UK Politics

Hammond warns of risk of Middle East 'terrorist haven'

Philip Hammond Image copyright EPA
Image caption Mr Hammond said the UK would respond to the terrorist threat in a "measured way"

The potential return of radicalised jihadis was "directly responsible" for the decision to raise the UK's terror threat level, Philip Hammond has said.

The foreign secretary said the prospect of hundreds of British nationals coming back to carry out attacks was one of the most serious threats to security.

Left unchallenged, Islamist militants could turn much of the Middle East into a "terrorist haven" he told MPs.

The threat level was raised from substantial to severe last month.

This means that a terrorist attack in the UK is highly likely, although ministers have made clear that there is no intelligence pointing to an immediate threat.

Opening a debate in the Commons about the implications for UK security of the conflicts in Iraq, Syria and Ukraine, Mr Hammond said they had created an "arc of instability".

"This summer has seen a range and scale of threats to international, and particularly European stability, that if not unprecedented represent a highly unwelcome escalation from the post-Cold War norm" he said.

"And alongside them a sharp escalation in the level of homeland security threat."

'Poisonous ideology'

He also warned that left unchecked the Islamic State - whose aim is to form an Islamic caliphate - "could transform swathes of the Middle East into a haven for international terrorism".

He added: "Not only are their actions and poisonous ideology abhorrent to our values and our principles, indeed to the values and principles of all decent people including the overwhelming majority of Muslims, but they also represent a direct threat to Britain's national security."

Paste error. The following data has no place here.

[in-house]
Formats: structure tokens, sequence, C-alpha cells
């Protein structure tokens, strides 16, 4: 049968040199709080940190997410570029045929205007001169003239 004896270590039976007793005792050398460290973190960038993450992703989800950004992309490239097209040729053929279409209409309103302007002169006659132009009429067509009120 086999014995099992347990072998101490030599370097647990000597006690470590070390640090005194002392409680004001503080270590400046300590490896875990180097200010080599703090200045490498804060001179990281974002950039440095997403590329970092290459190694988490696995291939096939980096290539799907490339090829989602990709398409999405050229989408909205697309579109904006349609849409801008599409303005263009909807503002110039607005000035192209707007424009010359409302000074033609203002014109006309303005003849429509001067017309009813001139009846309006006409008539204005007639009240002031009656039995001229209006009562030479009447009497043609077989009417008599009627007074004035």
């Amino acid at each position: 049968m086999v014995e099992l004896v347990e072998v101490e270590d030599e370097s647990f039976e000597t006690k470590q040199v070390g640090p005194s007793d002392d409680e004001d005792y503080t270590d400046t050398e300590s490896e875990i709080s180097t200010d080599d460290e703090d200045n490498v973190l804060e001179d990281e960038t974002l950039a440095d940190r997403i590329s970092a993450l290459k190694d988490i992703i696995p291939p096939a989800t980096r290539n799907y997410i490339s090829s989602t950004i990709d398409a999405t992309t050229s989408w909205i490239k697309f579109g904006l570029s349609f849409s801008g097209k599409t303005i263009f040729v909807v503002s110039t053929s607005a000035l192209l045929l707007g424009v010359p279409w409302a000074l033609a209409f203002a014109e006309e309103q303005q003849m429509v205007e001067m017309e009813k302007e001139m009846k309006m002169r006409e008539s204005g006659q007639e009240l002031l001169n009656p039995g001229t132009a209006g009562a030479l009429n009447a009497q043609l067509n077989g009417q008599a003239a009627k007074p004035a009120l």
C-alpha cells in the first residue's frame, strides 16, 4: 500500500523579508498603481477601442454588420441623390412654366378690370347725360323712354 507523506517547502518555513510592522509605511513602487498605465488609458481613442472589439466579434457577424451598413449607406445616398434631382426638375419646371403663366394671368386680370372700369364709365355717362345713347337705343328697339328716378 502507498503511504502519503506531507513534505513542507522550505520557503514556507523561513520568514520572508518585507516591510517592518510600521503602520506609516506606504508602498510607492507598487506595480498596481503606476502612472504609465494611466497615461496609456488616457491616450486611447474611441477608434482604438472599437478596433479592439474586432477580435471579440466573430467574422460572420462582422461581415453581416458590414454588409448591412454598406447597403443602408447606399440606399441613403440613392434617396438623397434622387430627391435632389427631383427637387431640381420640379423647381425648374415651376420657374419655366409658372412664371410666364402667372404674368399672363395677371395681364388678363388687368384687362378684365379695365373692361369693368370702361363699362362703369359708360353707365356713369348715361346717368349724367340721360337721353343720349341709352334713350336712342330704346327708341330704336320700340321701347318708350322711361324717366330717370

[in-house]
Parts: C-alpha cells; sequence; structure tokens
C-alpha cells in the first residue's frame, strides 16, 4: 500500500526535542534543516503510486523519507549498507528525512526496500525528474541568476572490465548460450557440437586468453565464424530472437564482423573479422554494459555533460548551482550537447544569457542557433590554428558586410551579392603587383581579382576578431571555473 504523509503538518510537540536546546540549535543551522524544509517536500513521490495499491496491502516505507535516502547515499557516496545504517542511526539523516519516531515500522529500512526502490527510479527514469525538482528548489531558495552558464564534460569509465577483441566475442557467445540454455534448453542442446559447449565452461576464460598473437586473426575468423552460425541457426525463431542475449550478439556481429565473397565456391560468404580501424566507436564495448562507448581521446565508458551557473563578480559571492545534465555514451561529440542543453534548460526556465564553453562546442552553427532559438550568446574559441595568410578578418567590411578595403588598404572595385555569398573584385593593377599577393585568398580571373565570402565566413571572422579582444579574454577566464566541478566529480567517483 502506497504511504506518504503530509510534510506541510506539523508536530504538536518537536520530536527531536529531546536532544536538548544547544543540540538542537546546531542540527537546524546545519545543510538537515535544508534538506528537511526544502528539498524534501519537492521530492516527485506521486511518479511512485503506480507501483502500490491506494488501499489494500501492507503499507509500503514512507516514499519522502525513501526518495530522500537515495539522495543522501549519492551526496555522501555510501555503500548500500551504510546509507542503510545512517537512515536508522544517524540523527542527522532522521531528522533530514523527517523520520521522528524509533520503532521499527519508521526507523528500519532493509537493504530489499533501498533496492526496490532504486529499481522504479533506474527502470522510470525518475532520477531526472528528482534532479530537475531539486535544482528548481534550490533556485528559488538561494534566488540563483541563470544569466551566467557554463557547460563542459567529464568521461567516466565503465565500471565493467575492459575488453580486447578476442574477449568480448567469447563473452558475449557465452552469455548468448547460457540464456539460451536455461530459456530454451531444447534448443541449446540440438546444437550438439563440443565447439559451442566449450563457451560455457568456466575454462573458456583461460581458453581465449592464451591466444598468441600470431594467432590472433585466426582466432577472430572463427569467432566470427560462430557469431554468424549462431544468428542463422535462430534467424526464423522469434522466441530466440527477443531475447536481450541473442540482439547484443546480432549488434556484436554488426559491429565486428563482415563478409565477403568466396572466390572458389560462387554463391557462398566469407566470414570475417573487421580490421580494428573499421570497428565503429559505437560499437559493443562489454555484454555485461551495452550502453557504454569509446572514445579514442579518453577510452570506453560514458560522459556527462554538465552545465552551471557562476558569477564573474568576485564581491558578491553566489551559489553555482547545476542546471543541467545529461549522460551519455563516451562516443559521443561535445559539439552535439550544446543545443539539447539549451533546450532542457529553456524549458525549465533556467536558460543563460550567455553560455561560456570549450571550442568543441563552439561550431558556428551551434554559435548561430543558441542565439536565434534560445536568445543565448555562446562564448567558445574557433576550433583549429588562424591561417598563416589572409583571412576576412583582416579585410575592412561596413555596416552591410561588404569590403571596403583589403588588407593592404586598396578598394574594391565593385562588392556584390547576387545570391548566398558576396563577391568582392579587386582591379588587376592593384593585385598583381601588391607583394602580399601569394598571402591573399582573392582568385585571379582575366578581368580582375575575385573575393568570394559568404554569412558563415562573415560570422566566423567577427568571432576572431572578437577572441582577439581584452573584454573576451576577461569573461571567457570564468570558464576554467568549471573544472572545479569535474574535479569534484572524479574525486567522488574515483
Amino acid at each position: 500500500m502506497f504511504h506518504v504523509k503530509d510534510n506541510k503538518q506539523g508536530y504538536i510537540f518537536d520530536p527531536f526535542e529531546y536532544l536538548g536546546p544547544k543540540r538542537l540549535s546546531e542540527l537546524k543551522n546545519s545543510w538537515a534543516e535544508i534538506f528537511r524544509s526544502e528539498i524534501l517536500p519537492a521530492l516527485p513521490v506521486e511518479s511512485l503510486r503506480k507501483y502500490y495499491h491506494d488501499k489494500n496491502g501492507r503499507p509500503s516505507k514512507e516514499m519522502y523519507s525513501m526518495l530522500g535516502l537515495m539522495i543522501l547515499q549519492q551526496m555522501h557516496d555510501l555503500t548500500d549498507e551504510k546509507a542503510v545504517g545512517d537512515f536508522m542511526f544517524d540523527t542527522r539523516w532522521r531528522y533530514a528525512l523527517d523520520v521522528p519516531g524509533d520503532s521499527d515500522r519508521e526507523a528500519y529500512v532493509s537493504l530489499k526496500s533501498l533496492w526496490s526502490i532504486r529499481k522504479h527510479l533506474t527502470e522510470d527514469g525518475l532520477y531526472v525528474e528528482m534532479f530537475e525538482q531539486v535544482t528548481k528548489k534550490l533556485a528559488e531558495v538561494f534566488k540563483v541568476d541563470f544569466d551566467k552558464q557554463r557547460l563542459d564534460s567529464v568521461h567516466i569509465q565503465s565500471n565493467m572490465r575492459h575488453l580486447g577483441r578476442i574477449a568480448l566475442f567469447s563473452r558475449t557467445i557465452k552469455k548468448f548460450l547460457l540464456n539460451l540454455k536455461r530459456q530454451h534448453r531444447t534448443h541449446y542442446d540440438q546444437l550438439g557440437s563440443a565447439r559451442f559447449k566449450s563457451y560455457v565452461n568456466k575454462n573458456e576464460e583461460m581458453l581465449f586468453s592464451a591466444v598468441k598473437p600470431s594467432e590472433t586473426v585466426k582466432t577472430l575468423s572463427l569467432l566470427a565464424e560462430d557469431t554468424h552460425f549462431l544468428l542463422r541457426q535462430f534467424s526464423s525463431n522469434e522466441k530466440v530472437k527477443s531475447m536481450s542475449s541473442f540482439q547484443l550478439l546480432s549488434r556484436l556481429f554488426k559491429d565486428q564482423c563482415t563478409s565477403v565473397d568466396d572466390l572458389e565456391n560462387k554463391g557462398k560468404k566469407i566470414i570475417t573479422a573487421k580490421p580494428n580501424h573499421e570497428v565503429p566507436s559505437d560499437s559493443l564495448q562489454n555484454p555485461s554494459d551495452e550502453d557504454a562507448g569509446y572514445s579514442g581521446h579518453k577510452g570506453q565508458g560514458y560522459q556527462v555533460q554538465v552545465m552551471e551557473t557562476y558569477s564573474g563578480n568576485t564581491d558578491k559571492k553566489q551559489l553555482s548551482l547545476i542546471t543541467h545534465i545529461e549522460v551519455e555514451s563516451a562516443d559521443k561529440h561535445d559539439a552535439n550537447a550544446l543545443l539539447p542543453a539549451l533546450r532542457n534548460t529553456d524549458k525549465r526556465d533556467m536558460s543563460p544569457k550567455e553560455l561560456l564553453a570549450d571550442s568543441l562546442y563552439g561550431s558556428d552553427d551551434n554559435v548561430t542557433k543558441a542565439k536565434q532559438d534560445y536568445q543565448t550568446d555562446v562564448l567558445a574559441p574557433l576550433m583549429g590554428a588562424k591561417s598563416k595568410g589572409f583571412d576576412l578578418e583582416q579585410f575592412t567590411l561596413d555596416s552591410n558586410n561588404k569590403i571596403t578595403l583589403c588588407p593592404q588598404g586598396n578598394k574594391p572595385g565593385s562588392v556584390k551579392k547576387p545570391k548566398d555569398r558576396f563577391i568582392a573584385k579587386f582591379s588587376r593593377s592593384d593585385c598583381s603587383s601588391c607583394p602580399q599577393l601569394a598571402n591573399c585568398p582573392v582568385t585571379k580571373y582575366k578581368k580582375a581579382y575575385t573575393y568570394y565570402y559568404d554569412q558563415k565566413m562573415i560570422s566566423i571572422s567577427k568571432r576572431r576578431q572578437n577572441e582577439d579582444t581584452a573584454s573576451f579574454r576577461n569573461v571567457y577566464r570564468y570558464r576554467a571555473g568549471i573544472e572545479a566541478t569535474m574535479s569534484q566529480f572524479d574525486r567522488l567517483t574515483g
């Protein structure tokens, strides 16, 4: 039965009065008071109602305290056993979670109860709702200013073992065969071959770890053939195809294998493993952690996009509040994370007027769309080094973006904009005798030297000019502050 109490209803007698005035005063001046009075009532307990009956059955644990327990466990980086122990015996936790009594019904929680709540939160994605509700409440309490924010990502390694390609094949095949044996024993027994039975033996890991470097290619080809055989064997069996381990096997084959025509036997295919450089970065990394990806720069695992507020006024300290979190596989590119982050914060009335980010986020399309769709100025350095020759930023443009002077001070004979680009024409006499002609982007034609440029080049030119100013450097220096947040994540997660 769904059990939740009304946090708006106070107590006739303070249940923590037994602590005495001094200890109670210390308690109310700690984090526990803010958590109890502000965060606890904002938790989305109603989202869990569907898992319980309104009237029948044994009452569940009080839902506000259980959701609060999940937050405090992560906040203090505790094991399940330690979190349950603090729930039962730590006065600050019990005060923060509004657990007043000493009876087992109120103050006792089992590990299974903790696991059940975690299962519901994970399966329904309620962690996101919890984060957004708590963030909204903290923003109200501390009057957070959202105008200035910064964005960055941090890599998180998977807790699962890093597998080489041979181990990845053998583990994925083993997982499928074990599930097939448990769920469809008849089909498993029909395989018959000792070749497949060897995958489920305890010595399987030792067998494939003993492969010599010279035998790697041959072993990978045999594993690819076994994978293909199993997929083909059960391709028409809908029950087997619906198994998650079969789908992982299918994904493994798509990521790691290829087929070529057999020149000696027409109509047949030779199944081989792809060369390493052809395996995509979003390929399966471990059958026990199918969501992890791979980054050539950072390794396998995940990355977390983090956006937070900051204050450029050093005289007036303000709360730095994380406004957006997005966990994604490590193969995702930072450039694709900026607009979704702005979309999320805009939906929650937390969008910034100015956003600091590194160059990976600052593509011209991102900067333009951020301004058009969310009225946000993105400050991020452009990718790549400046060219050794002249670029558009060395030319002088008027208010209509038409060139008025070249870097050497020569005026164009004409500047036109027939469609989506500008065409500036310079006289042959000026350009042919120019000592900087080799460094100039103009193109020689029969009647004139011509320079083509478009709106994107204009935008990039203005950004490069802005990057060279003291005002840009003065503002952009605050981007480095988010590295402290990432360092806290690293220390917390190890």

About 500 British nationals are believed to have travelled to Syria and Iraq with the aim of fighting for militant groups, prompting calls for them to be barred from re-entering the UK.

Mr Hammond said Islamic State would seek to use the territory they controlled as a "launchpad" for attacks in the West, including the UK.

He said: "The potential return to these shores of hundreds of these radicalised jihadis, some of whom will have undergone training in the conduct of terrorist atrocities, represents one of the most serious threats to our national security and was directly responsible for the decision to raise the threat level from terrorism from substantial to severe."


The UK is providing arms directly to Kurdish fighters and has not ruled out taking part in future air strikes against Islamic State positions in Iraq.

Former cabinet minister Ken Clarke warned against the government pressing ahead with military action in Iraq without parliamentary approval, saying this would be a "political outrage".

"Of course we would support the use of British armed force if it was absolutely essential, unavoidable, in support of some crucial national interest and in pursuit of some well thought out and credible policy objective," he said.

But Mr Clarke, one of only a handful of Conservatives to vote against UK participation in the 2003 Iraq invasion, said western policy in the Middle East since the late 1990s had been "catastrophic".

"Leaping into military activity without having a well-judged policy, a well-judged diplomacy, a well-judged strategy behind it, is actually what has contributed to the really extraordinary state of anarchy which has now broken out across the region," he said.

For Labour, Douglas Alexander said there was a "palpable anxiety" in Europe about its ability to respond to the multiple threats it faced but the UK must not be "passive".

"Growing interdependence and the rise of cross-border threats means today that cooperating and collaborating with international partners is more vital to promoting our national interests than ever before," he said.

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